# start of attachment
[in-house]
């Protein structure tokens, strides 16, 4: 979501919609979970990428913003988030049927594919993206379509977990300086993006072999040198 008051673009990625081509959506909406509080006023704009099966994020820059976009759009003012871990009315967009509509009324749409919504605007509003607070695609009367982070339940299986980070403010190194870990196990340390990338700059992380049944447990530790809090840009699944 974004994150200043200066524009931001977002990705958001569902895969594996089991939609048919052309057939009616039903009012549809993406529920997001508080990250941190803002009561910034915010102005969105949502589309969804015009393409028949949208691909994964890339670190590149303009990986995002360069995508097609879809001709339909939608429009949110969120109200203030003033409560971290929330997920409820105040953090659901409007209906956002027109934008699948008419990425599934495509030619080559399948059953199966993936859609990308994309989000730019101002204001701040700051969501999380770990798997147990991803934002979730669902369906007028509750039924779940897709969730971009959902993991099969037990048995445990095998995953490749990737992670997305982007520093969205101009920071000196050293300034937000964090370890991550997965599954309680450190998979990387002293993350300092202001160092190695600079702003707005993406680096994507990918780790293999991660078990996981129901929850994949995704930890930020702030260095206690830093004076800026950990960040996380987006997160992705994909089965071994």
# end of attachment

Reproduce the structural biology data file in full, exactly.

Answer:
[in-house]
């Protein structure tokens, strides 16, 4: 979501919609979970990428913003988030049927594919993206379509977990300086993006072999040198 008051673009990625081509959506909406509080006023704009099966994020820059976009759009003012871990009315967009509509009324749409919504605007509003607070695609009367982070339940299986980070403010190194870990196990340390990338700059992380049944447990530790809090840009699944 974004994150200043200066524009931001977002990705958001569902895969594996089991939609048919052309057939009616039903009012549809993406529920997001508080990250941190803002009561910034915010102005969105949502589309969804015009393409028949949208691909994964890339670190590149303009990986995002360069995508097609879809001709339909939608429009949110969120109200203030003033409560971290929330997920409820105040953090659901409007209906956002027109934008699948008419990425599934495509030619080559399948059953199966993936859609990308994309989000730019101002204001701040700051969501999380770990798997147990991803934002979730669902369906007028509750039924779940897709969730971009959902993991099969037990048995445990095998995953490749990737992670997305982007520093969205101009920071000196050293300034937000964090370890991550997965599954309680450190998979990387002293993350300092202001160092190695600079702003707005993406680096994507990918780790293999991660078990996981129901929850994949995704930890930020702030260095206690830093004076800026950990960040996380987006997160992705994909089965071994």